How you made a difference today, and didn’t even realize it

Photo by Kampus Production on Pexels.com

Everyone knows how badly teenagers want to go to work, how they crave entry-level hourly jobs, and how they long to work in the food service industry. Yep, you’ve picked up on my sarcasm.

American teens are dreamers, and weren’t we all at that age? We wanted to create something, start a trend, build the next big thing, have friends and find adventure.

Depending on your generation, you either worked to build the fastest car, start the biggest rock band, conquer Super Mario Bros., or create the next internet sensation. Flipping burgers? You only did that because you had to.

So, when I dropped my teenage son off at his fast food job, I told him, “You are doing meaningful work today.”

He looked at me a little funny.

“Seriously, you are going to be the bright spot in someone’s day.”

His look became more inquisitive.

“Look, there are people that will soon begin their drive home after a long day. Others will be looking to spend time with family, and others will be eating to find comfort after hearing bad news,” I said. “And they will be coming into your restaurant to find what they are looking for. Feed them well, and be that bright spot.”

“Thank you, Dad,” he replied.

“It takes a special person to undertake the work of feeding people. I’m proud of you.”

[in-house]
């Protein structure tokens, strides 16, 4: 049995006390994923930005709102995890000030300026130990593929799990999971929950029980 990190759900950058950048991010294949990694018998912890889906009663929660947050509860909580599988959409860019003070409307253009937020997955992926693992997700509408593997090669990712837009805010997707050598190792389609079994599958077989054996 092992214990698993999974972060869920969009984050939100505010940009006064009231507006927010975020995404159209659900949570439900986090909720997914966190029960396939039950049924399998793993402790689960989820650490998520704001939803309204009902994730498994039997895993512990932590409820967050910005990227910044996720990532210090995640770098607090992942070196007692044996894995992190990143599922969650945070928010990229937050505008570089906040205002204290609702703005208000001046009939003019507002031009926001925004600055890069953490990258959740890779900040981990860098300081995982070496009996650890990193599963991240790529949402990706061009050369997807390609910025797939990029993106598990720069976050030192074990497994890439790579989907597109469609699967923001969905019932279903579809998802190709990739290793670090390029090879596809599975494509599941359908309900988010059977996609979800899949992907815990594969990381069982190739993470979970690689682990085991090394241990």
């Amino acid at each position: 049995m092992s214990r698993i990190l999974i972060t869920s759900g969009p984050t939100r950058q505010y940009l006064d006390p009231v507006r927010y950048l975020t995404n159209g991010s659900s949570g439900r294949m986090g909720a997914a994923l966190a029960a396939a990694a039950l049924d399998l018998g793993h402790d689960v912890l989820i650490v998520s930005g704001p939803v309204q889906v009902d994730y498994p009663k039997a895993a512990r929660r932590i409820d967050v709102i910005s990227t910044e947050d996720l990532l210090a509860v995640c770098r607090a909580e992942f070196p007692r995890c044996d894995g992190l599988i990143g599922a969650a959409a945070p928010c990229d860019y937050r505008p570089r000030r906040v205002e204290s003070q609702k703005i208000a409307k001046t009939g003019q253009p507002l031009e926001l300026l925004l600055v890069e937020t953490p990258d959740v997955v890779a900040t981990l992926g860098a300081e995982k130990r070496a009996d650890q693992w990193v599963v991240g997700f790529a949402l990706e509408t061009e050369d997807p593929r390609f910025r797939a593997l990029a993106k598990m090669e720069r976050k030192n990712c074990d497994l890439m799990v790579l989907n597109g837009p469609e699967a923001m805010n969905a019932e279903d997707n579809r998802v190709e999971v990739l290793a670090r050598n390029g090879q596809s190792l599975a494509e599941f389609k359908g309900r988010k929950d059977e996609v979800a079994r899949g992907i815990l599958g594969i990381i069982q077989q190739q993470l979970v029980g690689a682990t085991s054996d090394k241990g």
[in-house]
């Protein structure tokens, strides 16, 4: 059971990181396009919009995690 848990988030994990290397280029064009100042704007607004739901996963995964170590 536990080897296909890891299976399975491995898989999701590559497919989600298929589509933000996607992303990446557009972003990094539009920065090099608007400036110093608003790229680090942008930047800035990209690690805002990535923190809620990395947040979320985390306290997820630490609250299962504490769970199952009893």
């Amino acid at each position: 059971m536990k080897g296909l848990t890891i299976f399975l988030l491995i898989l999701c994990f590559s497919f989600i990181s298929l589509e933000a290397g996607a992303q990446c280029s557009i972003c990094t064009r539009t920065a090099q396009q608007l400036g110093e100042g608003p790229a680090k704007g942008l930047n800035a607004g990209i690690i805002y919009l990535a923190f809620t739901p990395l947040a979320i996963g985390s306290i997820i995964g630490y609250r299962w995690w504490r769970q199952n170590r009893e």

He shut the door, entered the restaurant, and I drove off.

Okay, now that I read my own words, it looks a little sappy. Either that, or I just penned the latest “Family, isn’t it about Time” commercial. Nevertheless, I meant every word.

I have recently documented my recent health struggles, so I’m not endorsing emotional eating. However, I will tell you that on more than one occasion, the right fast food clerk, and the right kitchen crew have offered me relief on some dark days. Furthermore, they have fed me on a quick schedule when my time was short. And I appreciated their efforts every time.

Our kids are taught to aim for the stars, to seek careers where they can make a difference, to find meaning, purpose, and significance. They are taught not to settle for menial jobs, but to aim for greatness. Indeed, we want to encourage our kids to reach their full potential, and for most, that’s probably not in the kitchen of a fast food franchise.

But, if everyone is an astronaut, president, physicist, technology pioneer, and entrepreneur, then who will serve our food? If everyone is leading the next great social movement, who is caring for the patients in the nursing home? If everyone is discovering the cure for cancer, who is stocking the grocery stores?

If everyone is a teacher, who is cleaning the restrooms? If everyone’s a doctor, who’s filling the prescriptions?